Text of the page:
The Two-Cow Model of The Current Financial Crisis

Tuesday, October 28, 2008

(subtitle: Credit Default Swapping for idiots)

You have two cows. You keep one cow for reserve and you lend one cow to a poor farmer and ask another farmer to vouch for the borrowing farmer. In case the borrowing farmer accidentally overmilks the cow and kills it, the vouching farmer will give you a cow. In exchange, the vouching farmer gets "insurance" milk for every week the borrowed cow is insured.

The vouching farmer does this kind of insurance business to a lot of cow owners. Which is good, because he can sustain the giving of cows to people who get their lent cows killed. Unforunately, because of the rising costs of cow maintenance, lots of cows die at the same time, and the vouching farmer has to give everybody who lent cows replacement cows. He then goes out of business.

Now you have just one cow, and another that is being used by a poor farmer, but is now no longer protected in case the cow dies off. But because the rising costs of cow maintenance affects everybody, the farmer who borrowed your cow gets your cow killed. Now you get no cow in return.
You have one cow left.

Now imagine that besides lending cows, you also vouch for other people's cows like the vouching farmer earlier. And all those cows you were vouching for died too. Now you have to give them cows, but all you have is one cow left and a few "insurance" milk which will spoil after a while.

Eventually you'll have no cows left.

In two-cow terms, you're fucked, and so is every farmer in your farmerland.

Suppose there's a central cow economics committee that doesn't like the farmland without any cows. Using a large number of "insurance" milk, they start giving free cows to the farmers who like lending their cows. The free cows aren't really free, and the farmers are going to pay for them eventually with whatever milk they can make with the new cows.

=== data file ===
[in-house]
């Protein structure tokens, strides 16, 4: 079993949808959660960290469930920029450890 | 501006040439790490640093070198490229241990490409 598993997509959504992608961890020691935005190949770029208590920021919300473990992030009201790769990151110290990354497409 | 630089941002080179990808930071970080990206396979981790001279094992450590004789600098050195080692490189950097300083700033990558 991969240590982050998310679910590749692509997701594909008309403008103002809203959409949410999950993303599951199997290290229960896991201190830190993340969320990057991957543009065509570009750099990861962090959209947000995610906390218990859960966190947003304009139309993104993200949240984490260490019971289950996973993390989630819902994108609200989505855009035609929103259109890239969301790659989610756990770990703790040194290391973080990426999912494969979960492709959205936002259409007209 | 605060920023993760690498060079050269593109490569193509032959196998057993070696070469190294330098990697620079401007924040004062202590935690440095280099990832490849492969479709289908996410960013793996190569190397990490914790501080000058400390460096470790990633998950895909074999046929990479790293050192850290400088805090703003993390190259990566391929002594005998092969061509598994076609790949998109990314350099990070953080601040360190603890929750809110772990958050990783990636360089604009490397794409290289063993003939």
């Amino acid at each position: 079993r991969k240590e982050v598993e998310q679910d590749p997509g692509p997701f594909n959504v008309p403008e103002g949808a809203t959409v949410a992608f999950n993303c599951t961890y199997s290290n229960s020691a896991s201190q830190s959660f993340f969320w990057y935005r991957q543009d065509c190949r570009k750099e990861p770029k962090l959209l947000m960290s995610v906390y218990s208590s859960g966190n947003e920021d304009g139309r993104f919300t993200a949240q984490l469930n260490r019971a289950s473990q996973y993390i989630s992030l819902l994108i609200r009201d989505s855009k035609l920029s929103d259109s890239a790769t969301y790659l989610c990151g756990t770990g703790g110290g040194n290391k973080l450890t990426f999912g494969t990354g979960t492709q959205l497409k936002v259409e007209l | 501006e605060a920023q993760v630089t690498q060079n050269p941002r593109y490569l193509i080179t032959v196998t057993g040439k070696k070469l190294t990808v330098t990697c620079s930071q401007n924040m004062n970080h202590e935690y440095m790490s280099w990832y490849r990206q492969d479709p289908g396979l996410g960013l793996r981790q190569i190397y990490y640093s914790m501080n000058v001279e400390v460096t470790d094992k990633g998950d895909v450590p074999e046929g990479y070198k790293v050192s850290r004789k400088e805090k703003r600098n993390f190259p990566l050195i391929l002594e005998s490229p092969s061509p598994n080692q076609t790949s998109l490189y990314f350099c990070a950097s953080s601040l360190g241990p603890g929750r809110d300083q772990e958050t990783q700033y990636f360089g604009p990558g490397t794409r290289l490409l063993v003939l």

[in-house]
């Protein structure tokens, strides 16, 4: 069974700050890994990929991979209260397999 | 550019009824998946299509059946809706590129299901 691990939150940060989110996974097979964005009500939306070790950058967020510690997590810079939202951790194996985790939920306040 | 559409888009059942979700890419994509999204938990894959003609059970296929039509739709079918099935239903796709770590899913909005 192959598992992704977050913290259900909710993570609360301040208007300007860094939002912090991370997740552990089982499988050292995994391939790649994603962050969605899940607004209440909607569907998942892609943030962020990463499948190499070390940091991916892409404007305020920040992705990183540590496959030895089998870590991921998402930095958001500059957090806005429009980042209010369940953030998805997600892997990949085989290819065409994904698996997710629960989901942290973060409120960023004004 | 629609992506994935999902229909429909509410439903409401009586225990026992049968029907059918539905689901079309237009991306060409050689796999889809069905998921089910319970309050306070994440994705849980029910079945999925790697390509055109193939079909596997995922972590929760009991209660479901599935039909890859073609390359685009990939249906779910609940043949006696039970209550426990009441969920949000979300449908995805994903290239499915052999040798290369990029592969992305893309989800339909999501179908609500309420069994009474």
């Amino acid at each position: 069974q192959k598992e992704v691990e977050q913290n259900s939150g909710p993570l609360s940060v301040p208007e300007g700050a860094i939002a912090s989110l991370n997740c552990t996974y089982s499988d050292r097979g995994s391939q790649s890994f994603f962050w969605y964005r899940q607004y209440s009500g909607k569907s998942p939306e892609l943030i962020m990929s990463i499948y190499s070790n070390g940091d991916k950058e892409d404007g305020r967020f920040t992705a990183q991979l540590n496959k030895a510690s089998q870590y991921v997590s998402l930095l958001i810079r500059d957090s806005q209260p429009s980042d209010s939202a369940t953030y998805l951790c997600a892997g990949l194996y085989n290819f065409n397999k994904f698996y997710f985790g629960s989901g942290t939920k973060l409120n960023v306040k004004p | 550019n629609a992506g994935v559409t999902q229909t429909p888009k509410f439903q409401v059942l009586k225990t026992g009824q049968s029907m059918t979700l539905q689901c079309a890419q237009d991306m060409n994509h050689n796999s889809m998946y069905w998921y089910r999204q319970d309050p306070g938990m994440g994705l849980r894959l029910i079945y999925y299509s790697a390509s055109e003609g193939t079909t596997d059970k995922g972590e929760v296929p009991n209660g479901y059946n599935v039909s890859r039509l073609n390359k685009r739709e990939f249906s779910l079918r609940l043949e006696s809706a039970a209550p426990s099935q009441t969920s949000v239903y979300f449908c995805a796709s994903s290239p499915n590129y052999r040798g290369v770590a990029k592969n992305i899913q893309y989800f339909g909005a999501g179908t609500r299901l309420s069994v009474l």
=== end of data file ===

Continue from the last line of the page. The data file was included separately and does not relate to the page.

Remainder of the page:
That's called a cow bailout.

Now suppose that even with this new cow introduction, nobody wants to borrow cows anymore. Farmers who live off vouching lenders won't get their "insurance" milk, and the borrowing farmers will remain without any cows, because they're afraid they'll just get their new cows killed.

Meanwhile, lots of cows lay in the fields with no real owners. The farmers just find other things to do (like find another job, get chickens instead, or just die from starvation) and the farmerland eventually shrinks.

That's called a cow recession.

After a while, people will start missing beef and milk, and the farmers will start needing cows again, more and more, until the point that they can't take care of the cows again and we get problems like this again.

So all in all, it's all in how you take care of your cows.

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